His interests lie in the application of research to practice with a specific emphasis in advocating on behalf those sub-populations who face health inequities.  His expertise and experience in public health results from his work across the U.S., with U.S. territories such as Guam, Palau, and the Virgin Islands, as well as on the continent of Africa in Zambia. 


Prior to working in heart disease, he has served in a variety of roles in divisions within the Chronic Disease Center that include: The Division of Adult and Community Health, the Division of Adolescent and School Health, the Division of Nutrition, Physical Activity and Obesity, the Division of Diabetes Translation, as well as special assignments in infectious diseases and emergency response.    

Dr. Michael Sells, Ph.D.

Public Health Advisor on Advancing Population Health Team at the Center for Disease Control 


SeQuoia Kemp

SeQuoia Kemp is a Black feminist birthworker from Syracuse, NY, where she serves as a community organizer, health justice advocate, public health educator, and community-based doula. Sequoia Kemp is the Founder and CEO of Doula 4 a Queen.


She is also a founding member of Sankofa Reproductive Health and Healing Center, which is a partnership between Village Birth International and Doula 4 a Queen. Her work is rooted in ancestral, liberatory, and evidence-based practices.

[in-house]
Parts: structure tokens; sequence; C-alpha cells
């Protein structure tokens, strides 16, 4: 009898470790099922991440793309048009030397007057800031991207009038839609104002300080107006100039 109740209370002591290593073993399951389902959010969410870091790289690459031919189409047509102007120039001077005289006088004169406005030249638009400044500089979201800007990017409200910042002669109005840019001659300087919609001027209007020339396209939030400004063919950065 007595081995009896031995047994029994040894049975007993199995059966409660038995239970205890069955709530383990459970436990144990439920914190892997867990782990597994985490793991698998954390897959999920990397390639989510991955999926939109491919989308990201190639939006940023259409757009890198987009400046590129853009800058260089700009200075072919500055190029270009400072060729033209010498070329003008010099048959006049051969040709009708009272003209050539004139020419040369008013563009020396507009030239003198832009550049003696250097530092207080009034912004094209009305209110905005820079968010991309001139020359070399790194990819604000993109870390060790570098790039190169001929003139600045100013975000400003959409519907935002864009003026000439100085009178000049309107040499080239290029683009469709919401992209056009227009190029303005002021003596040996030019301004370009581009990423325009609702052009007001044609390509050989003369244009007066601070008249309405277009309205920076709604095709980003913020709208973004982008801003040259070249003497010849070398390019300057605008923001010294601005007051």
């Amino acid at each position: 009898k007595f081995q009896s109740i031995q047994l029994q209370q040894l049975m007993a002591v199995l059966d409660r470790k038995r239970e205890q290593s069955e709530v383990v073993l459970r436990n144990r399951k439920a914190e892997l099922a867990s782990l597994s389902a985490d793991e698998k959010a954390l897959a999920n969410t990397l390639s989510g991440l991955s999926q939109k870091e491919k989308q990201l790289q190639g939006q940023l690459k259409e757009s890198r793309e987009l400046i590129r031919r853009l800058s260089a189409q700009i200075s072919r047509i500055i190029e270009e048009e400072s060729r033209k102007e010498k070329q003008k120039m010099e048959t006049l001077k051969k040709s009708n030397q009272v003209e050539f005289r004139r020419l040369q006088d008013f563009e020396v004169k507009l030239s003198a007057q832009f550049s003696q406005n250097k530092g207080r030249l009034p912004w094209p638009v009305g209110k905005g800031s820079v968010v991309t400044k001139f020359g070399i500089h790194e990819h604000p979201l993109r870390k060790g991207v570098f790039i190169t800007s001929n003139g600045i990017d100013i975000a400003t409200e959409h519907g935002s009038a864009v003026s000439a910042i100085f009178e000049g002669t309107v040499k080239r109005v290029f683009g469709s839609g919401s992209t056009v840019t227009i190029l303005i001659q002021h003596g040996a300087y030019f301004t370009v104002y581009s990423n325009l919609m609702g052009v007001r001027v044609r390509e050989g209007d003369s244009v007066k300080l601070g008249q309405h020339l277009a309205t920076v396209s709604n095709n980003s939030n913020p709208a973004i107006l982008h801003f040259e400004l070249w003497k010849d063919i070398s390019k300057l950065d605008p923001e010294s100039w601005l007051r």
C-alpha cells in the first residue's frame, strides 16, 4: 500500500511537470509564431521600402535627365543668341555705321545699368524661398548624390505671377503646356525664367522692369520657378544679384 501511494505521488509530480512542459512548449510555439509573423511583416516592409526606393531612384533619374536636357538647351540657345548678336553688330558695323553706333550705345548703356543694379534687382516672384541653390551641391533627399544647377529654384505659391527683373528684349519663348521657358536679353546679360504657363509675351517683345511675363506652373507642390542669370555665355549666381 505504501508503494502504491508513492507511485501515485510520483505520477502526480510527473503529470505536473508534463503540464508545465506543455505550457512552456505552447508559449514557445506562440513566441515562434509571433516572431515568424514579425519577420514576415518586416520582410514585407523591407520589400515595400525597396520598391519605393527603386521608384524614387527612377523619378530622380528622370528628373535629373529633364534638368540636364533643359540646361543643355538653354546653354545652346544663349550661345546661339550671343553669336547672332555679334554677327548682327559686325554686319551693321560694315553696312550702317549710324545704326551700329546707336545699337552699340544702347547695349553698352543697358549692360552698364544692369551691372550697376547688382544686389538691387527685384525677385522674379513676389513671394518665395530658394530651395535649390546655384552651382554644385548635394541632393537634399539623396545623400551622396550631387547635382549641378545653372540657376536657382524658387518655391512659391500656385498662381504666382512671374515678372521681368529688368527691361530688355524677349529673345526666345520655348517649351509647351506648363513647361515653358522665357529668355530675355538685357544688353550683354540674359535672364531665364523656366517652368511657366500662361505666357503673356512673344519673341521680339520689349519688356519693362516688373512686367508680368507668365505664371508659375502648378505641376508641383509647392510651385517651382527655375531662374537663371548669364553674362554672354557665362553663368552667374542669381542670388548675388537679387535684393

She currently holds a Bachelors of Arts in Public Health (2016) and Bachelors of Science in Nursing (2020) from the University of Rochester. SeQuoia is committed to advancing the field of midwifery through community-based models to eliminate racial disparities in maternal and infant health.

Doula 4 A Queen, Founder and CEO


Nneka Onwumere, MD '24

MSI at SUNY Upstate Medical University + Yoga and Meditation Leader 

Nneka Onwumere fell in love with the practice of yoga as an undergraduate student when she took the class as an elective.  Even after graduation, she pursued taking classes at nearby studios in New York City.  She was enthralled by the peace and comfort it gave her living in the city that never sleeps.  In 2016, Nneka took a leap of faith and completed her training to become a certified power vinyasa yoga teacher.  In 2017, she went back and completed her hot yoga certification. She has been practicing ever since, especially as a first-year medical student at Upstate Medical University.  Although it is not as convenient to head to a studio now as it was then, Nneka continues to spread the power of yoga through online practice. She proceeds to share her light with others and helps others to find the light within during these dark times.  


Johanne E. Morne, MS

Director of the New York State Department of Health AIDS Institute.

Johanne Morne currently serves as Director of the New York State Department of Health AIDS Institute.  Ms. Morne has been with the AIDS Institute for more than 13 years. The AIDS Institute was created in 1983 to coordinate the State’s overall response to the HIV epidemic.